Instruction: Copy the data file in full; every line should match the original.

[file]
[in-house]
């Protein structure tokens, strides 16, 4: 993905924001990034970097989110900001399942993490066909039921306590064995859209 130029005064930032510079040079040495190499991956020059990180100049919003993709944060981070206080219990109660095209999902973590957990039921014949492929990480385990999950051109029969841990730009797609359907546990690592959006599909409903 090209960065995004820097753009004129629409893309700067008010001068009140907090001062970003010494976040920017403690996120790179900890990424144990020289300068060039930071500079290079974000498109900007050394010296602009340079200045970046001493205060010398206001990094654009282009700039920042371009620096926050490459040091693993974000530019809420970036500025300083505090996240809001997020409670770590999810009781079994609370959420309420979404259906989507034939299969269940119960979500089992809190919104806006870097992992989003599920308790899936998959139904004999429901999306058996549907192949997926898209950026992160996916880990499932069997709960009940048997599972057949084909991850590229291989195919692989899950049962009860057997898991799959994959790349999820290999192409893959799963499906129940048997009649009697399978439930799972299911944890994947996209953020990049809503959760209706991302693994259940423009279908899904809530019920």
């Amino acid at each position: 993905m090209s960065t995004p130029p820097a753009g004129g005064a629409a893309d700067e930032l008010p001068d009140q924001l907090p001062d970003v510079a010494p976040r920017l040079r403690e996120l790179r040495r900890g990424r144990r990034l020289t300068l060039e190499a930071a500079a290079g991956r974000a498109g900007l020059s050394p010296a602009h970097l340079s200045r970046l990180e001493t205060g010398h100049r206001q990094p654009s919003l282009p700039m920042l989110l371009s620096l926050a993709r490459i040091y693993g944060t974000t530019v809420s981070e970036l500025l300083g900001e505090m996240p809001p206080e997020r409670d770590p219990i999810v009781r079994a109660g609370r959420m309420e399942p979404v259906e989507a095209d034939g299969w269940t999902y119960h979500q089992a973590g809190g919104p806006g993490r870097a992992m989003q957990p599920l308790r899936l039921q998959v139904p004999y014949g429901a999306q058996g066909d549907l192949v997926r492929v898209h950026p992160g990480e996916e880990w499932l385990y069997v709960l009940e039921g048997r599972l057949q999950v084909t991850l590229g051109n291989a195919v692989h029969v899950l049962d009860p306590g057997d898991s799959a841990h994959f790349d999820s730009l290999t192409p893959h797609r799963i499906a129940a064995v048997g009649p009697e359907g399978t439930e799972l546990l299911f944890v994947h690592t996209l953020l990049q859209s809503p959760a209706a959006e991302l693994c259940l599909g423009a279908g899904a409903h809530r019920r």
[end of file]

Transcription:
[in-house]
């Protein structure tokens, strides 16, 4: 993905924001990034970097989110900001399942993490066909039921306590064995859209 130029005064930032510079040079040495190499991956020059990180100049919003993709944060981070206080219990109660095209999902973590957990039921014949492929990480385990999950051109029969841990730009797609359907546990690592959006599909409903 090209960065995004820097753009004129629409893309700067008010001068009140907090001062970003010494976040920017403690996120790179900890990424144990020289300068060039930071500079290079974000498109900007050394010296602009340079200045970046001493205060010398206001990094654009282009700039920042371009620096926050490459040091693993974000530019809420970036500025300083505090996240809001997020409670770590999810009781079994609370959420309420979404259906989507034939299969269940119960979500089992809190919104806006870097992992989003599920308790899936998959139904004999429901999306058996549907192949997926898209950026992160996916880990499932069997709960009940048997599972057949084909991850590229291989195919692989899950049962009860057997898991799959994959790349999820290999192409893959799963499906129940048997009649009697399978439930799972299911944890994947996209953020990049809503959760209706991302693994259940423009279908899904809530019920």
């Amino acid at each position: 993905m090209s960065t995004p130029p820097a753009g004129g005064a629409a893309d700067e930032l008010p001068d009140q924001l907090p001062d970003v510079a010494p976040r920017l040079r403690e996120l790179r040495r900890g990424r144990r990034l020289t300068l060039e190499a930071a500079a290079g991956r974000a498109g900007l020059s050394p010296a602009h970097l340079s200045r970046l990180e001493t205060g010398h100049r206001q990094p654009s919003l282009p700039m920042l989110l371009s620096l926050a993709r490459i040091y693993g944060t974000t530019v809420s981070e970036l500025l300083g900001e505090m996240p809001p206080e997020r409670d770590p219990i999810v009781r079994a109660g609370r959420m309420e399942p979404v259906e989507a095209d034939g299969w269940t999902y119960h979500q089992a973590g809190g919104p806006g993490r870097a992992m989003q957990p599920l308790r899936l039921q998959v139904p004999y014949g429901a999306q058996g066909d549907l192949v997926r492929v898209h950026p992160g990480e996916e880990w499932l385990y069997v709960l009940e039921g048997r599972l057949q999950v084909t991850l590229g051109n291989a195919v692989h029969v899950l049962d009860p306590g057997d898991s799959a841990h994959f790349d999820s730009l290999t192409p893959h797609r799963i499906a129940a064995v048997g009649p009697e359907g399978t439930e799972l546990l299911f944890v994947h690592t996209l953020l990049q859209s809503p959760a209706a959006e991302l693994c259940l599909g423009a279908g899904a409903h809530r019920r």